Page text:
Criminal Justice

Family Of Harding Street Raid Victims File Lawsuits Against The City

Lawyers say the accused officers “operated as a criminal organization and tormented Houston residents for years.”

Lucio Vasquez/Houston Public Media


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The families of two Houstonians who were killed in the botched 2019 Harding Street raid filed a pair of lawsuits against the city Wednesday night.

Lawyers allege that the 12 officers involved in the raid had violated the civil rights of Dennis Tuttle and Rhogena Nicholas, who were both killed by Houston police officers.

Attorney Mike Doyle, who represents the Nicholas family, said HPD still has questions to answer.

"Every step of the way, all we ever heard from the city was, ‘No, we're not giving this information. We're going to keep concealing this information,'" he said during a news conference Thursday.

Harris County prosecutors have already charged 12 officers in connection with the Jan. 28, 2019 raid, which killed two civilians and injured several officers. Former HPD officer Gerald Goines was charged with murder for his alleged role in the shooting death at 7815 Harding St.

HPD has argued that Tuttle shot four police officers with a revolver before being killed.

But Doyle on Thursday disputed that claim, saying the families had paid an independent forensics expert whose analysis called that story into question based on bullet trajectories and positions of bodies, he said.

TIMELINE | A Botched Houston Police Raid And Its Consequences

Doyle on Thursday said he has seen no evidence that Tuttle actually shot at the officers.

“The ballistic evidence, that’s at the heart of getting to the bottom of this, remains concealed,” he said. “There’s really nothing we’ve seen… that indicates that Dennis Tuttle actually ever fired or even had a weapon on him.”

Doyle called on Police Chief Art Acevedo and Mayor Sylvester Turner to release the concealed ballistic evidence.

The lawsuits, filed in the U.S. District Court in the Southern District of Texas, allege the HPD under Chief Art Acevedo failed to hold Narcotics Squad 15 accountable for their wrongful actions.

The families have asked for an unspecified amount in damages.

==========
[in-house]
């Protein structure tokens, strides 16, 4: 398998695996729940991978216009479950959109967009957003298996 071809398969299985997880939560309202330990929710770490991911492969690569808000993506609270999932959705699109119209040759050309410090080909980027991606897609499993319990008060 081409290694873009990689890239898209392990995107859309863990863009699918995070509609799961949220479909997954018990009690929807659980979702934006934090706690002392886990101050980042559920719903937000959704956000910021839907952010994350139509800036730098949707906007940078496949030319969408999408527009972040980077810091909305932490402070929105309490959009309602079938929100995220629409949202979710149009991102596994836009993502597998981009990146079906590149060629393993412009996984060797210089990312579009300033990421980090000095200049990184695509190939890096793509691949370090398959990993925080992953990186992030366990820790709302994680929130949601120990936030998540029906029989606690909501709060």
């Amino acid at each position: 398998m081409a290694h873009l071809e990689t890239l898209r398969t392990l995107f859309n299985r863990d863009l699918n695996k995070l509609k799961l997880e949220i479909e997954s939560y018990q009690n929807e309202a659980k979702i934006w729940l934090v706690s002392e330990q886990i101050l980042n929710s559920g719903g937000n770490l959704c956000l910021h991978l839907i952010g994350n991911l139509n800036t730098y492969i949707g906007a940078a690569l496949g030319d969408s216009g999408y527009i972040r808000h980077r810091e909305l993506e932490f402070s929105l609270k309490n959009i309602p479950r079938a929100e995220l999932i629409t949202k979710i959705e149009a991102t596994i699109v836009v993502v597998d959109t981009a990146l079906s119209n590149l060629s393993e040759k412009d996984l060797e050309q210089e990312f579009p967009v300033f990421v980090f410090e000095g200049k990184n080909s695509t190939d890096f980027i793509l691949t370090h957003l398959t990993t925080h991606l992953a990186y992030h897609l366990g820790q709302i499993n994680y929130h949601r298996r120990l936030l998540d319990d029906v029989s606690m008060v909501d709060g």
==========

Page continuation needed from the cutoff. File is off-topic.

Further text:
Lucio Vasquez / Houston Public Media
Former HPD officer Felipe Gallegos with attorney Rusty Hardin on Jan. 26, 2021. Gallegos is charged with murder after the botched 2019 Harding Street raid.

The lawsuits come just before the two year anniversary of the raid, and after six officers were indicted on Monday for their alleged participation.

In total, 12 officers have now been indicted, facing a variety of felony charges such as engaging in organized criminal activity and tampering with a governmental record.

Among those six officers is Felipe Gallegos, who is charged with Tuttle’s murder.

Gallegos joins Goines as the only other officers currently facing murder charges. The raid was led by Goines, who allegedly lied in order to obtain the warrant in an alleged long running scheme to steal overtime from the city, according to the Harris County DA’s office. Harris County DA Kim Ogg said all 12 officers were working together in the alleged overtime scheme.

But Gallegos’ attorney, Rusty Hardin, said on Tuesday that Gallegos wasn’t aware of the nature of the warrant and was simply doing his job.

“This man, and the others of that unit, had no idea,” he said. “They thought they were executing a normal search warrant."

Douglas Griffith, president of the Houston Police Officers' Union, also spoke out against the indictments on Tuesday, saying the alleged overtime scheme was based on irregularities found in timesheets — something he said happens quite often.

“There are plenty of things that the DA’s office obviously gets wrong,” he said. “(Kim Ogg) has overreached, overstepped, and our officers are going to be proven innocent at the end of the day. We look forward to our day in court.”

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